MEDIA: HEADLINER - Hooper to help steer the RAB through the digital landscape. John Hooper CBE is aiming to cement the radio body's profile, Anna Griffiths says

At 60 John Hooper CBE may not class himself as being in full-time work, but the fistful of roles to which he keeps adding reveals that this is not a man to don a pair of slippers and bow out of the industry yet.

At 60 John Hooper CBE may not class himself as being in full-time work, but the fistful of roles to which he keeps adding reveals that this is not a man to don a pair of slippers and bow out of the industry yet.

Last week Campaign announced that Hooper was to replace Peter Warren as non-executive chairman of the Radio Advertising Bureau (RAB). This appointment is certainly not one which would have elicited shocked gasps from the media industry. Having recently stepped down as director-general of the advertising body ISBA, he has honed a contacts book and a reputation which is ideal for the RAB. The radio body is keen to improve its appeal among the more die-hard advertisers who may still regard it as a throw-away medium.

Douglas McArthur, the chief executive of the RAB, who knows Hooper through the old Procter & Gamble network, says: 'John's two tasks will be first - as a general sounding board - to help to participate in the strategic development of the RAB with me. Second, he will work with me in building our relationships with advertisers.'

'The RAB is an operation which appears to have universal satisfaction,' Hooper declares. 'I think other mediums got rather fed up with me in the past for saying 'why don't you do a RAB?' In radio people are prepared to come to the table, despite competing, and look at what is right for the medium.'

But despite the obvious admiration Hooper has for the organisation he's joining, there's work to be done. 'The RAB has to keep working with the major players to reinforce the effectiveness of radio - a lot of it is just breaking down the long-term attitudes and prejudices of how they used to see radio.'

Having grown in size from a 2 per cent medium to a more significant 6 per cent slice of the advertising market, some industry observers may question how much further the RAB can stretch itself in terms of market share. But McArthur is confident that Hooper will help expand it. 'I think we will get to 8 per cent by 2005. We have been adding half a per cent each year for the past few years. It will get harder, which is why I say we should gain another two points by 2005.'

Hooper may see a more hard-faced set of advertisers in the next couple of years, as everyone begins to tighten their belts and watch the bottom line in anticipation of an economic slowdown. He also joins at a time when the radio landscape is set to change fairly radically and will have to help advertisers understand the implications of those changes, while helping media owners champion their corner. David Mansfield, the chief executive of Capital Radio, observes: 'John's joining at a very challenging time.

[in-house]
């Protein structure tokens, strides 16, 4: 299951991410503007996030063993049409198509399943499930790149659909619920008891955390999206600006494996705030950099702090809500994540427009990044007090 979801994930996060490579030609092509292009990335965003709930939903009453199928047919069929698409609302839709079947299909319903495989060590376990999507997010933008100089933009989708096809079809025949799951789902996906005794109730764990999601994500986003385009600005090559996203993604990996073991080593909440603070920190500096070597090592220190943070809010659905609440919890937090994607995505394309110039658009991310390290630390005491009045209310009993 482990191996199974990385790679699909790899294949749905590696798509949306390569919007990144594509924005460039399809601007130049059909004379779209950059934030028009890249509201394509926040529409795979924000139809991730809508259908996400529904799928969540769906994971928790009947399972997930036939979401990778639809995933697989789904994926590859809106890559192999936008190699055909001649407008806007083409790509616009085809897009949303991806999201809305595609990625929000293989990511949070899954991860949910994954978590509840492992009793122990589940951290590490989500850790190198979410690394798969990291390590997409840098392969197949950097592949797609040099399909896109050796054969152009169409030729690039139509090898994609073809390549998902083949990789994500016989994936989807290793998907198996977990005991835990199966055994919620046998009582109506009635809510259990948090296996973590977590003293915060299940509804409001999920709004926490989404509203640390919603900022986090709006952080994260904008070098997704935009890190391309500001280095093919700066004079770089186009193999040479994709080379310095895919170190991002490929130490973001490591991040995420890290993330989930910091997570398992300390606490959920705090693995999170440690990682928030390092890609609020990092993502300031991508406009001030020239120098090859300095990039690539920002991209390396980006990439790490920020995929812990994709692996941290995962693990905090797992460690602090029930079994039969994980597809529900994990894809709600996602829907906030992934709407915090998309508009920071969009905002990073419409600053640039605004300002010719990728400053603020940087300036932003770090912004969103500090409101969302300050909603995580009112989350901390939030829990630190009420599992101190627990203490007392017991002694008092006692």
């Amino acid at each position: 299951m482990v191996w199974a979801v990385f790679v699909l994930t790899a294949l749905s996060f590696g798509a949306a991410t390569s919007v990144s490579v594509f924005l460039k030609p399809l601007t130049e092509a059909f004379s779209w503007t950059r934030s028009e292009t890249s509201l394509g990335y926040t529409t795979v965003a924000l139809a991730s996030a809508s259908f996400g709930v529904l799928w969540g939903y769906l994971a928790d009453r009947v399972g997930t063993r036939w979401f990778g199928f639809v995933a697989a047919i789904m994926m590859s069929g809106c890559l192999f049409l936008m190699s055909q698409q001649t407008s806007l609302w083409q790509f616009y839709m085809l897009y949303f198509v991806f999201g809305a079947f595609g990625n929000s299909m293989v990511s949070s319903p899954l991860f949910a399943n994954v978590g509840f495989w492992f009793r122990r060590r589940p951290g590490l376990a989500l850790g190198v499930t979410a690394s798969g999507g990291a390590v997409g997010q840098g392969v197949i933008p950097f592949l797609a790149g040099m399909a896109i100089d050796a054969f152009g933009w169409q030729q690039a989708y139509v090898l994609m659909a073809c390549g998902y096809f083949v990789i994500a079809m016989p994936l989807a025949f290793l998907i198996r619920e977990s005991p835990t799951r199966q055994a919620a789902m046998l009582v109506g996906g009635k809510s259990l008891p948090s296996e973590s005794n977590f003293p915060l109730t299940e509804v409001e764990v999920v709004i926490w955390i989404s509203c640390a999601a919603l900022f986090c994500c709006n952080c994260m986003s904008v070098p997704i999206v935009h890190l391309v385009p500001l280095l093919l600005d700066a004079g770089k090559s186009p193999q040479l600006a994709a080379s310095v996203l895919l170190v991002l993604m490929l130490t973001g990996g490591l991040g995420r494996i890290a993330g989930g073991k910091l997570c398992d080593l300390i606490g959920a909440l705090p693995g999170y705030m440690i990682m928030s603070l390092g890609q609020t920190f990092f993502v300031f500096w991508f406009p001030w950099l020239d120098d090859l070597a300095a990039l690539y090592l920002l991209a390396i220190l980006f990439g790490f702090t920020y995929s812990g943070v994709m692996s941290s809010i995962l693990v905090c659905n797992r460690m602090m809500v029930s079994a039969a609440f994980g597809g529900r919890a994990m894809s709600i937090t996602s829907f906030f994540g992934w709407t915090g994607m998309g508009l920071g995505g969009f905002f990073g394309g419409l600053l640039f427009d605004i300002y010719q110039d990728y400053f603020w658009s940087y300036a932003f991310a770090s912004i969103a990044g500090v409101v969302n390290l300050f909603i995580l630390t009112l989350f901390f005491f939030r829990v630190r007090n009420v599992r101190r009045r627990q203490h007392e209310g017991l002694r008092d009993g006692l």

It's challenging because the broadcasting legislation and the Government's view is yet to be confirmed, so it's important that radio has a loud voice in all of this. There is also the challenge of the digital world we are now going into. Anybody can start a digital radio station on the internet, so the digital world will change radio's role, and John will need to have a view of the future and how it will affect our advertisers.'

Not yet au fait with the intricacies of digital radio, Hooper holds his hands up and says that over the next few months this is an area where he will climb a steep learning curve. However, in terms of the communications white paper, Hooper has already formed some strong views. 'One of the things Chris Smith said was that he was getting mixed signals from the radio industry in terms of what we want - but that confused us because we thought we were pretty unified on this. I believe, however, that he is extremely open to representation from the industry and it's important that the industry speaks with one voice.'

So if we thought that Hooper's new role was really an excuse to enjoy lots of big lunches with some old pals in the advertising world, perhaps we had better think again.

His success at ISBA has certainly shown that he likes to get stuck in and will not baulk at putting a few noses out of joint if that is what's necessary. He is accredited with successfully leading the ISBA's rehabilitation from a strident, stroppy organisation into a constructive and important industry body. Bob Wootton, the director of advertising and media at ISBA, says: 'ISBA had become curmudgeonly and he took us out of that and put us back on the map.'

With a strong client and agency background, set against his proactive role among advertisers during his stint at ISBA, Hooper is already off on his next quest to champion the RAB's cause. 'He's one of life's great enthusiasts,' Wootton says.


1968: Procter & Gamble, senior brand manager

1972: Scott International Marketing, board director and finance director

1973: Clarke Hooper, group managing director

1991: Scorpion Promotional Marketing Consultancy, managing partner

1994: ISBA, director-general

2001: RAB, non-executive chairman.